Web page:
Dr Martin Fischer and Dr Marzellus Hofmann from Witten/Herdecke, in Witten, Germany talk about past and present e-learning opportunities at the university.
In the past, a combination of a lack of resources, didactic hesitations and concerns about curriculum integration have hampered the full integration of e-learning resources at Witten/Herdecke.
However, as Martin and Marzellus explain, an increase in student numbers and increased involvement on the part of the teachers in developing e-learning content has resulted in more e-learning opportunities.
They have introduced the CASUS system to clinicians, and have allowed clinicians to review the content before they are offered as an additional tool for students.
The need for e-learning resources, including Virtual Patients, is growing, as is the need to integrate English and German cases into the curriculum, in particular to prepare medical students for both German and US medical examinations on offer.
There are certain challenges in the future, however when integrated into the curriculum in an appropriate way, e-learning tools can be very effective.
Watch the video of Dr Martin Fischer and Dr Marzellus discussing these issues. Please note this video is in German.
With special thanks to Dr Daniela Kempkens at Witten/Herdecke University for this translation.
Martin: We have the oppotunity to add e-learning activities to our current curriculum, and in the past there have also been efforts.
Marzellus: Yes. Between 2001 and 2003 there was a project within this faculty which was financed by the German Federal Ministry for Education and Research. It was concerned with the implementation of problem-orientated learning into the e-learning environment. The purpose was to adapt complicated patient cases – including the history, physical examination, and lab values, etc – to e-learning.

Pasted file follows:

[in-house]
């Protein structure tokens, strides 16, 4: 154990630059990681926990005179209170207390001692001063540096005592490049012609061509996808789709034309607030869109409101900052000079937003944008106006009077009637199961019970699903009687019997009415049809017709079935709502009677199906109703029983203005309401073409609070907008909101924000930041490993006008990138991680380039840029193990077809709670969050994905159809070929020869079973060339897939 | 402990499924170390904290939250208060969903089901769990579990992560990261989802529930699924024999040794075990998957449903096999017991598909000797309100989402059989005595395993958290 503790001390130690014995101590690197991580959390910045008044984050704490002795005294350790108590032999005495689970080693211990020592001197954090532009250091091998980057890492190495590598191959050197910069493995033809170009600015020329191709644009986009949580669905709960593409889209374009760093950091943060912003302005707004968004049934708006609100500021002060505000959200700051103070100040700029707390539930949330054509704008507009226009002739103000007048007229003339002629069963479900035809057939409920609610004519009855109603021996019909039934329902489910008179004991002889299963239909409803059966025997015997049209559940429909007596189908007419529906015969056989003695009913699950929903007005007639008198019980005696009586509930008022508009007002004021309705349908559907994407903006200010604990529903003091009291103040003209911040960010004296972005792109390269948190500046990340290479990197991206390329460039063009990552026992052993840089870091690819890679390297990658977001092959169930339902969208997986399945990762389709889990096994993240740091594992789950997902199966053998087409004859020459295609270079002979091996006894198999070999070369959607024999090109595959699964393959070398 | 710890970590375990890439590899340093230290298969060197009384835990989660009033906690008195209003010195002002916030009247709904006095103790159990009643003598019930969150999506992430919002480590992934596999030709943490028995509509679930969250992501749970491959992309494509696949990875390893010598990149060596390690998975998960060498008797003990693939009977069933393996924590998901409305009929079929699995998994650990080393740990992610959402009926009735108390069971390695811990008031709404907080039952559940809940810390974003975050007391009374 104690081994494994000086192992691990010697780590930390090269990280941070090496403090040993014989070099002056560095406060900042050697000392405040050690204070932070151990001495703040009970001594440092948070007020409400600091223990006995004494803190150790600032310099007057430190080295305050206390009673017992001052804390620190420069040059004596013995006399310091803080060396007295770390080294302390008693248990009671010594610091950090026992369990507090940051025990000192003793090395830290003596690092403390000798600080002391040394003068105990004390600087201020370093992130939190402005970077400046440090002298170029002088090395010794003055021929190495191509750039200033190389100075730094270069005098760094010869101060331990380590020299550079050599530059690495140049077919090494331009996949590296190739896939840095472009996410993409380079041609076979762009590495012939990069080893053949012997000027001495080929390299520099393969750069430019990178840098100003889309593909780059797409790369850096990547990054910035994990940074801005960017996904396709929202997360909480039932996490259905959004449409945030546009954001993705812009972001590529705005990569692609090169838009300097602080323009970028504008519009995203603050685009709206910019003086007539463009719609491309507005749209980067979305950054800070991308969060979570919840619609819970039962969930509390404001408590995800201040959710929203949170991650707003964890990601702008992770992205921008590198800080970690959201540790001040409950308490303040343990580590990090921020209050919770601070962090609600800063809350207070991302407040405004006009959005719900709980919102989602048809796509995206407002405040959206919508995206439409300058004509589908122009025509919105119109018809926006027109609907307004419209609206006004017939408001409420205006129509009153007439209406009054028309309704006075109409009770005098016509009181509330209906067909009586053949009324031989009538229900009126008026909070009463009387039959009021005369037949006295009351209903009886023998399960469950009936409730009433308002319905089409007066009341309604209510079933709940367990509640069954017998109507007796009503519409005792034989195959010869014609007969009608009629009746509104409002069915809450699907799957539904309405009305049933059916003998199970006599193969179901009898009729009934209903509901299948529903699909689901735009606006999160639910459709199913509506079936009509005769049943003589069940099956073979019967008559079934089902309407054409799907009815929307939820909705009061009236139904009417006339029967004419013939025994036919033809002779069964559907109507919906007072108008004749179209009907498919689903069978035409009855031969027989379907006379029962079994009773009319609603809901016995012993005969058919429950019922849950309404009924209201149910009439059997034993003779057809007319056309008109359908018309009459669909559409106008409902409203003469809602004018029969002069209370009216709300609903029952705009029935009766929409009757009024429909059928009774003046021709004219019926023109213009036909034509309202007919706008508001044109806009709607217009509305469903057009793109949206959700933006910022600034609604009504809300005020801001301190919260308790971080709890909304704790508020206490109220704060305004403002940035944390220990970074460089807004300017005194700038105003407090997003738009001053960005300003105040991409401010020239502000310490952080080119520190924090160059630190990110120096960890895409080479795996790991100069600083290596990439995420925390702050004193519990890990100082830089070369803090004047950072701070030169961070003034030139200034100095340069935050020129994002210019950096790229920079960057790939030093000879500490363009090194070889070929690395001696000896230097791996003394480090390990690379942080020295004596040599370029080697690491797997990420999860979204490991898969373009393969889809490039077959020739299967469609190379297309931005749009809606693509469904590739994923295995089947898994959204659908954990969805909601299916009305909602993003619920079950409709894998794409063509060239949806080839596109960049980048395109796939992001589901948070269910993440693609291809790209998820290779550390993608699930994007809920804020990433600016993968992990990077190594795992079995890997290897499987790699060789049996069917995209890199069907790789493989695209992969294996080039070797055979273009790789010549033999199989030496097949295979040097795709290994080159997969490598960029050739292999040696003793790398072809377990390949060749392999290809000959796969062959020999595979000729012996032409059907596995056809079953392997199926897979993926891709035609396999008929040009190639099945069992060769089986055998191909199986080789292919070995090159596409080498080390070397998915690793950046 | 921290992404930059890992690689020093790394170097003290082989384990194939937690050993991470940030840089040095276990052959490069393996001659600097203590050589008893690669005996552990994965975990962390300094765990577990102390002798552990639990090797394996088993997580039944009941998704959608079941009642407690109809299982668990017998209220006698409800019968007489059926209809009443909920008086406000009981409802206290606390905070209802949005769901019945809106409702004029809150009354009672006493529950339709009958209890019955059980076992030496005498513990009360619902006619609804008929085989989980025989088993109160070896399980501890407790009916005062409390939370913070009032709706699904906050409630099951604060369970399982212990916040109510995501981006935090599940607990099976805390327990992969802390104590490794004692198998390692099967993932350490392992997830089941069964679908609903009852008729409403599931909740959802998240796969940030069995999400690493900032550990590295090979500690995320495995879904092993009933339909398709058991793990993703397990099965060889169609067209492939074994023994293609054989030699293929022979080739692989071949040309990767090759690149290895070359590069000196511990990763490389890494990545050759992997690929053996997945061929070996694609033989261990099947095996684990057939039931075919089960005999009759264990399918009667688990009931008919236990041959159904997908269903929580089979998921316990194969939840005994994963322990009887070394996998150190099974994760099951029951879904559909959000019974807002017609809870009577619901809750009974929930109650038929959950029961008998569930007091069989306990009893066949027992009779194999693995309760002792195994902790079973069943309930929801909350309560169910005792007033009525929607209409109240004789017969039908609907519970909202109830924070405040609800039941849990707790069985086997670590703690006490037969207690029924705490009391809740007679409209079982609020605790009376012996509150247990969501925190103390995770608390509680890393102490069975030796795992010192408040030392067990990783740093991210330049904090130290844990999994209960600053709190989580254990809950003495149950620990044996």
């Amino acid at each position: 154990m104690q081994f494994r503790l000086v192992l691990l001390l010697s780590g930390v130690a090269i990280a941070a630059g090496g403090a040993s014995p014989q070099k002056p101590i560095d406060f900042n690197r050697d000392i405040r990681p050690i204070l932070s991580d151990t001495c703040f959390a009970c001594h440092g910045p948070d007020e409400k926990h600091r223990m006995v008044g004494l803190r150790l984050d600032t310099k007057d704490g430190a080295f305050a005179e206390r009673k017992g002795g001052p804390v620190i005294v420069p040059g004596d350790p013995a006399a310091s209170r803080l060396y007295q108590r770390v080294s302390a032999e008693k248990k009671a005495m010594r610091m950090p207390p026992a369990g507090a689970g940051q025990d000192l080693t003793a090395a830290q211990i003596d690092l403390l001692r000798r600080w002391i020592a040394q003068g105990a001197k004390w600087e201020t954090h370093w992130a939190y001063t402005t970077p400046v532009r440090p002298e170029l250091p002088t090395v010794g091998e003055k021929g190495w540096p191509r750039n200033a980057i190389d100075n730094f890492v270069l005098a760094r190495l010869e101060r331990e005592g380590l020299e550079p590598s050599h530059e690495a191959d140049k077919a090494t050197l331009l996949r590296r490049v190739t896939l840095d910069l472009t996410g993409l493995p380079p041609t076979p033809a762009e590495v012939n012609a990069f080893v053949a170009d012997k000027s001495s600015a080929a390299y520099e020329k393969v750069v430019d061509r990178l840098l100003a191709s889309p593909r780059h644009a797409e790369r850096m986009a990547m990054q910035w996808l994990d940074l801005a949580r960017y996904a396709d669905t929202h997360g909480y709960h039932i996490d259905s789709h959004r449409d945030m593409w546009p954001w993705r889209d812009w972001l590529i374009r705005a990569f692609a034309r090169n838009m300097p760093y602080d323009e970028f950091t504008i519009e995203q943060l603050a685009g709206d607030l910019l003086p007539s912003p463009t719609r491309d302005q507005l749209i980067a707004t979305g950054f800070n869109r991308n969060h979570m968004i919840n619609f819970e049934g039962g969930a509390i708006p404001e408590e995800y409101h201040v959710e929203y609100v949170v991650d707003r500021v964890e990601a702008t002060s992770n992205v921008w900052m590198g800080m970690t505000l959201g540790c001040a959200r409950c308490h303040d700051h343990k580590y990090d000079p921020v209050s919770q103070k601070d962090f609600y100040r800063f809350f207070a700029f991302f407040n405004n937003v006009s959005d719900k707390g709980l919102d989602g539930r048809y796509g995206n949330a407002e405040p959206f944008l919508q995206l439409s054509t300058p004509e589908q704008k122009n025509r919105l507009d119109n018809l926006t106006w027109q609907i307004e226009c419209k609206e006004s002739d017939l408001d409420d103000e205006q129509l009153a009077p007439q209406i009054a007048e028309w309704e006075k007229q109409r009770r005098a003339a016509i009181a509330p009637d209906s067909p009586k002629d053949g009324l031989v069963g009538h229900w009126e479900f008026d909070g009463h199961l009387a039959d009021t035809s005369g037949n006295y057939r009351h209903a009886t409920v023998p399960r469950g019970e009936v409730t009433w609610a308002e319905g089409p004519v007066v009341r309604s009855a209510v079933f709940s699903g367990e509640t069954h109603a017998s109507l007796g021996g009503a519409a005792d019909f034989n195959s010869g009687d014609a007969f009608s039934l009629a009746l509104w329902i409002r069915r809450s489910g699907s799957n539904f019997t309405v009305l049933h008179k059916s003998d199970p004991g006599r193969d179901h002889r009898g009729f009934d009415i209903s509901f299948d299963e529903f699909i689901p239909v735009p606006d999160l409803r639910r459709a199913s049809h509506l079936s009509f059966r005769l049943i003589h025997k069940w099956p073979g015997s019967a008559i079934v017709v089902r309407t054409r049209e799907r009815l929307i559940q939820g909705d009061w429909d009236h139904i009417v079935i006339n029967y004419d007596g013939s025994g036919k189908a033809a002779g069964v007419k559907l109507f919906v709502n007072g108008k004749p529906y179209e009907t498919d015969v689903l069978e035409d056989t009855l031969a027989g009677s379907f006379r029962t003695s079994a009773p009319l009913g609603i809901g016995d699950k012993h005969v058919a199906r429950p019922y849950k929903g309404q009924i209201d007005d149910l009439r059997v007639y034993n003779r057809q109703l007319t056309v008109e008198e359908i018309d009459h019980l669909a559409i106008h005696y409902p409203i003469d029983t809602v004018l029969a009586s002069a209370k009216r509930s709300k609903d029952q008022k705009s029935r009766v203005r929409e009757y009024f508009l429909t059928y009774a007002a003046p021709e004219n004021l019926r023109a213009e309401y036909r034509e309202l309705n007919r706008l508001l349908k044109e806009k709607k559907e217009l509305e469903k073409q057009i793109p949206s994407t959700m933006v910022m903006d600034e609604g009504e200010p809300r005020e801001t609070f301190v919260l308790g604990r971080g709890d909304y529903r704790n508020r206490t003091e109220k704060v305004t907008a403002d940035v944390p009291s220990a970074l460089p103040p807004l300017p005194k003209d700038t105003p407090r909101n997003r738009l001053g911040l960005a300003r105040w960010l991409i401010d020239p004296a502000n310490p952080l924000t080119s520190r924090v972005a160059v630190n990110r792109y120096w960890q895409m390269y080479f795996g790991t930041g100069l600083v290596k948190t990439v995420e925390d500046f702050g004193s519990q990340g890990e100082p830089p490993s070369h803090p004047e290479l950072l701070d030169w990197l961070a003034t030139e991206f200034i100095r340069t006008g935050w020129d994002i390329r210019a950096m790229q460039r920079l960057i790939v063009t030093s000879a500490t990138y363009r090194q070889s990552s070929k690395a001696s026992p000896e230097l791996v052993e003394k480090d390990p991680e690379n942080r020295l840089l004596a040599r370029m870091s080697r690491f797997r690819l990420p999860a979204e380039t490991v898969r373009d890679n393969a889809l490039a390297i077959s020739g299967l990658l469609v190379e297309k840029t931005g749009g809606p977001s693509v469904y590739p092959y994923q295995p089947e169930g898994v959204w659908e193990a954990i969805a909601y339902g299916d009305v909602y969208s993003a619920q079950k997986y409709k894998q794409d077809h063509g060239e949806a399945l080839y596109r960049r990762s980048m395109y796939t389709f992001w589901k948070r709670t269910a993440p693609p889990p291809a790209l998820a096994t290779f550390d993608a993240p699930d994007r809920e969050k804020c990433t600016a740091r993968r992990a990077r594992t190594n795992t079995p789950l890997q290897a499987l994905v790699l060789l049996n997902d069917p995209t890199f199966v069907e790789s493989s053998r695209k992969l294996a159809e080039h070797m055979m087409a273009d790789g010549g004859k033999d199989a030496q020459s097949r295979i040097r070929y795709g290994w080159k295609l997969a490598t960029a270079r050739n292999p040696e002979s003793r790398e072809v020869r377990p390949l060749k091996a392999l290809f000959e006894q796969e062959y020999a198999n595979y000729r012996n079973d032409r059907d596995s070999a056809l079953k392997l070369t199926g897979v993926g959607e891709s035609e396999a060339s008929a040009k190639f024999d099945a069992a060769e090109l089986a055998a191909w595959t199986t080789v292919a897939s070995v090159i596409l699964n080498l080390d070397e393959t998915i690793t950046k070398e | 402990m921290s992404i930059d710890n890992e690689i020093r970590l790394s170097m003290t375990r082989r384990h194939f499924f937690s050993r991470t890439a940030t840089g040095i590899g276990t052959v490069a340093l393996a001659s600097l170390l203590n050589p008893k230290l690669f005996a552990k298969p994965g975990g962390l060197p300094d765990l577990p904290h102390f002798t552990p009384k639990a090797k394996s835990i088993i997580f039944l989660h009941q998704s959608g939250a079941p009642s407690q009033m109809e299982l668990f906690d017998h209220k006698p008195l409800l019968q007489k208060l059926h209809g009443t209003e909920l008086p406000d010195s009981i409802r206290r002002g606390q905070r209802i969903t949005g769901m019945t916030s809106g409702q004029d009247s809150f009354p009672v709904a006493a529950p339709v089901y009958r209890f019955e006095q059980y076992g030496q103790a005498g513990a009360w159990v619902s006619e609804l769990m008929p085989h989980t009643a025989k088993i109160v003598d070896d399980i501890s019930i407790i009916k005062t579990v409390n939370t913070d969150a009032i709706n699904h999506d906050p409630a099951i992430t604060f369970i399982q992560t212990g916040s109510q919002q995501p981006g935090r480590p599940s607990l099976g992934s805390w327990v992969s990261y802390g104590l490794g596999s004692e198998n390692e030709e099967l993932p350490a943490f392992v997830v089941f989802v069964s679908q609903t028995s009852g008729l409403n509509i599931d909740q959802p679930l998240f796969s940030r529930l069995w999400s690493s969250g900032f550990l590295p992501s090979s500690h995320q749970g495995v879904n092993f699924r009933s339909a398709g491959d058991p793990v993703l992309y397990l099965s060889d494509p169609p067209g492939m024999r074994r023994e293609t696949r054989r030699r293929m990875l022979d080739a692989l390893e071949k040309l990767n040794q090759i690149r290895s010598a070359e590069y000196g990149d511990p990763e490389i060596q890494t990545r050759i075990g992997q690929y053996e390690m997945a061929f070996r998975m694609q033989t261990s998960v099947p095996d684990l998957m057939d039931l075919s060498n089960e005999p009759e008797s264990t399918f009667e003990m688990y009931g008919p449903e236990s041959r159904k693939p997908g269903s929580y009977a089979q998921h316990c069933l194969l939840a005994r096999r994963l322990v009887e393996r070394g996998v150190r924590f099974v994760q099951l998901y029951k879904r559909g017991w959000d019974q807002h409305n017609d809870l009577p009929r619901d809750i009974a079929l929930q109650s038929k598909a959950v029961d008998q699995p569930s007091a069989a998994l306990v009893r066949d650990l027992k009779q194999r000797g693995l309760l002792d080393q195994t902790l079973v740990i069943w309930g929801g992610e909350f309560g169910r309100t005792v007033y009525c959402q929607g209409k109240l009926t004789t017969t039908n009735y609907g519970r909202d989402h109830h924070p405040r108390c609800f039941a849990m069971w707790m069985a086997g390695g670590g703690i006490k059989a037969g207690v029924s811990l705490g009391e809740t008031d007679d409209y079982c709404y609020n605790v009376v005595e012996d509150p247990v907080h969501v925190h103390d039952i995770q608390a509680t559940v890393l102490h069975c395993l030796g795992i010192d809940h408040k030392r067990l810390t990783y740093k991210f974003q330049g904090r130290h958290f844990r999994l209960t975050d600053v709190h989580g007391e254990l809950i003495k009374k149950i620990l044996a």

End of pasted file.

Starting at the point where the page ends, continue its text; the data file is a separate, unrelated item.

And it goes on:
Unfortunately, continuous funding could not be secured and the project had to be discontinued. It was not intergated into the curriculum. It was clear from the beginning that it would have needed one or two full time equivalents to maintain and continuously update these cases.
Martin: Do you think it was mainly a problem of resources, or were there also ddactic hesitations or hesitations about curriculum intragration?
Marzellus: Definitely both. There was a small number of students with a high student-teacher ratio, with much exposure to practical training. So there was cleary a question of added value of e-learning in the curriculum.
Martin: Recently student numbers have doubled from 42 to 84 students per year at this university. Also, there is quite a heterogeneous cleckship training. Do you see a place in the clinical years for e-learning to establish a common standard for case discussions?
Marzellus: There is definitey an advantage in that. We have started to show the CASUS system to clinicians and introduce the idea of e-learning. Also, they are involved in reviewing the content of cases before these are offered as additional learning tools to students.
Martin: We have also recently introduced clinical skills e-learning cases. What do you think about computer assisted examinations? So far, key examinations are paper-based.
Marzellus: Yes, this is correct, and it means an immense amount of work can be significantly reduced through computer assistance. So far this discussion has focused on ensuring data protection in computer-based learning.
Martin: Through eViP we have the opportunity to use an international pool of virtual patient cases. What is your view on the necessity of integrating Englaish cases?
Marzellus: I think the need is growing. We now offer a program to achieve the German and US medical examinations. The more English learning tools we can offer the greater the acceptance of this program will be among the students.
Martin: We do need to address certain challenges in the future: Clinical clerkships, clinical skills, assessment and internationalisation. This will take up to two years.
Marzellus: e-learning can only work if it is really integrated into the curriculum.
Martin: We have to get the teachers on board, which is not always easy. But we will succeed!